Rules have extended directors duties to include situations where conflicts of interest might arise in the future
New provisions under the Companies Act 2006 could extend directors duties where there are conflicts of interest, lawyers have warned.
Directors are already obliged not to put themselves in a position where their interests conflict with the interests of their company. As of October 1 that duty has been rephrased to include any situation in which a conflict might arise in the future.
‘That’s made commentators feel the duty is being extended,’ said Danielle Harris, a corporate lawyer with Maclay Murray & Spens.
She suggested the widened duty could lead to more claims of conflict of interest.
‘Companies will have to put procedures in place for directors to alert them to the fact they have a situation that might give rise to a conflict and to get that considered and where appropriate authorised,’ warned Harris.
Until the new law has been tested in court, she advised companies to be cautious and to consider whether approval should be given in a wider variety of situations just to be on the safe side.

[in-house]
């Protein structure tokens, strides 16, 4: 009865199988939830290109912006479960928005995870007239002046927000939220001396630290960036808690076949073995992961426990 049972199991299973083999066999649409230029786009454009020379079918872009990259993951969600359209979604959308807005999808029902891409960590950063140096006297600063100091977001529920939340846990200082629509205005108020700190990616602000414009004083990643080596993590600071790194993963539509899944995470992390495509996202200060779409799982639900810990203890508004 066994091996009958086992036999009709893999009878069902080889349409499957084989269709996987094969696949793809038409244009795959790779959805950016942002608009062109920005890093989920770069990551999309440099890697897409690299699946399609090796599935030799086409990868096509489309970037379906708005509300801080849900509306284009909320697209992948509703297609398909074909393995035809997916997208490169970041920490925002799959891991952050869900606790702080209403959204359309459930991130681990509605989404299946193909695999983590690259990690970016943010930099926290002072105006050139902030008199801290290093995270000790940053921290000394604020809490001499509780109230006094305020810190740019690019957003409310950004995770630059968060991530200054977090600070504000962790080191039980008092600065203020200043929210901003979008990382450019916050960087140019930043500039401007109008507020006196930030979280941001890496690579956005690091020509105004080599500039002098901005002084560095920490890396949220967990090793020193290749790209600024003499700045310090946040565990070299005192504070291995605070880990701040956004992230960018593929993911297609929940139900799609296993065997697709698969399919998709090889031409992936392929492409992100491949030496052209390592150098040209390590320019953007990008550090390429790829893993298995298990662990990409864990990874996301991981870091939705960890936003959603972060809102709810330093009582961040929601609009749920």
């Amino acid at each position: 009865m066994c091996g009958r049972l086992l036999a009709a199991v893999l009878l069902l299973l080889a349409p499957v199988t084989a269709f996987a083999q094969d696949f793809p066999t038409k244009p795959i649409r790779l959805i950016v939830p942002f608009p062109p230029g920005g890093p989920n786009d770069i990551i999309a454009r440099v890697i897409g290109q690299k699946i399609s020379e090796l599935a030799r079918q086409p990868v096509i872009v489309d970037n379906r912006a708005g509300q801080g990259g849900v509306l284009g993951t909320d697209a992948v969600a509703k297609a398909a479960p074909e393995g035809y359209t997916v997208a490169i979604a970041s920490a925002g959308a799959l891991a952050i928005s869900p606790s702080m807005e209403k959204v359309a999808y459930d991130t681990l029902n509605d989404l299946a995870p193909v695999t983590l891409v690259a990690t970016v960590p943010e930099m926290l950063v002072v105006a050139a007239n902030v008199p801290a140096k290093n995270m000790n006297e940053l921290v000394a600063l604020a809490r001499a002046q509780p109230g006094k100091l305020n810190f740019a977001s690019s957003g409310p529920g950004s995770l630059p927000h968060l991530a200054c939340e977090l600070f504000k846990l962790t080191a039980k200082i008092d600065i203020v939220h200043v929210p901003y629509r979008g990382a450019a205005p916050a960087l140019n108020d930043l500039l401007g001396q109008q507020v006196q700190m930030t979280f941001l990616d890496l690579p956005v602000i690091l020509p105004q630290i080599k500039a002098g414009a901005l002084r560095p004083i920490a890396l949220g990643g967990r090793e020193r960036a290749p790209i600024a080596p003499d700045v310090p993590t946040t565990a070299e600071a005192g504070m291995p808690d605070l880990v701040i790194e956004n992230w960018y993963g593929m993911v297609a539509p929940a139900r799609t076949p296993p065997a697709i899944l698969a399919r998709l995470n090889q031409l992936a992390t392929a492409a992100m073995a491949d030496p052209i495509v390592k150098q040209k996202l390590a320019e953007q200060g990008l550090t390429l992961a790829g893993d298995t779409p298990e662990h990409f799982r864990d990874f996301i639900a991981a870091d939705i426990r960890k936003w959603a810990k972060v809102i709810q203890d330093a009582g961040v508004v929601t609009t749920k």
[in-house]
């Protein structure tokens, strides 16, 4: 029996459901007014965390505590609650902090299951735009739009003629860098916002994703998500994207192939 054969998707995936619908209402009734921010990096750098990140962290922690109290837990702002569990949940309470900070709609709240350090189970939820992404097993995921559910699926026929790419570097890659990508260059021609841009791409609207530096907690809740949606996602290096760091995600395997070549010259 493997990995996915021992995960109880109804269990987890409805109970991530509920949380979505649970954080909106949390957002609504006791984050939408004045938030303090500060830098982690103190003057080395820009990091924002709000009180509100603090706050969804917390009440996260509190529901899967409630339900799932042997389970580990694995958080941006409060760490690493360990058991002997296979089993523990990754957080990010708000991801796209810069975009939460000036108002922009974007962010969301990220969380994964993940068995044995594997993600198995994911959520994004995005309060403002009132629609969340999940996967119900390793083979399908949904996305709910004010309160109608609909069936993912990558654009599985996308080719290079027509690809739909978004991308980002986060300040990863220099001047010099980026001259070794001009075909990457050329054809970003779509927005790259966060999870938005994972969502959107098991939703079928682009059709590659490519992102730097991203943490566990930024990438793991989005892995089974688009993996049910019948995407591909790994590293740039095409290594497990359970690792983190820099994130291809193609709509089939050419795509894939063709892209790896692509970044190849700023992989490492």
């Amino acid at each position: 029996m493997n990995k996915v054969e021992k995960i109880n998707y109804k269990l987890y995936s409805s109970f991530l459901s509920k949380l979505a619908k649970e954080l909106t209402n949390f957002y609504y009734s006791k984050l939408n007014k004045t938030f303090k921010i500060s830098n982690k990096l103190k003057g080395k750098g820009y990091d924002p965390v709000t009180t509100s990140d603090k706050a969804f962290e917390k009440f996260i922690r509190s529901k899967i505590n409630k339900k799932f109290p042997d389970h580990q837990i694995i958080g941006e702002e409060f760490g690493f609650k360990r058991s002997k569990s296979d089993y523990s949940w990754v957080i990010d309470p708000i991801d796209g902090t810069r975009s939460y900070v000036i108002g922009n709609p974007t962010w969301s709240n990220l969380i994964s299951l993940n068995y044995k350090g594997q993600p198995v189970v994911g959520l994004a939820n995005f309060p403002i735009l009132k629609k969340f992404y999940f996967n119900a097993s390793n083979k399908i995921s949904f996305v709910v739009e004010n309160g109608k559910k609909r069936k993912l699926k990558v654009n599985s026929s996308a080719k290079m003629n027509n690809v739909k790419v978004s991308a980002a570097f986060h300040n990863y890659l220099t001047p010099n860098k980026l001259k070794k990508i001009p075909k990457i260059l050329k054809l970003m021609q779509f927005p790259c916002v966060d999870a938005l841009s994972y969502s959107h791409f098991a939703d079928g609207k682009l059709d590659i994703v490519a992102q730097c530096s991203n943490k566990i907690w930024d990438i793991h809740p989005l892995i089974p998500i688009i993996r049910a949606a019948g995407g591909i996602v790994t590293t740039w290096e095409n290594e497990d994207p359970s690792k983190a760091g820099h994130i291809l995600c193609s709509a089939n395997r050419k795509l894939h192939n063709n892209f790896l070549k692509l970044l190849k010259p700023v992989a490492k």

“What this means is that companies need to take action to ensure the board has the power in its constitution to approve conflicts of interest.
Danielle Harris, a corporate lawyer with Maclay Murray & Spens
Under the new duty, the way this authority can be obtained has been extended to include approval from the board. Previously companies would need a shareholder resolution to approve any actual conflict of interest.
‘What this means is that companies need to take action to ensure the board has the power in its constitution to approve conflicts of interest and to make sure, if it arises, that authority is given,’ said Harris.
All existing public companies that want to include a provision enabling the board to give authority will need to pass a shareholders resolution to amend their articles, she added.
Harris also pointed out that under the new rules it could be easier for companies to allow a director to remain in a potentially conflicting position if the board can prove that it’s in the interests of the company.
A conflict of interest could arise if, for example, a non executive director of a public company also sits on the board of another company in the same industry.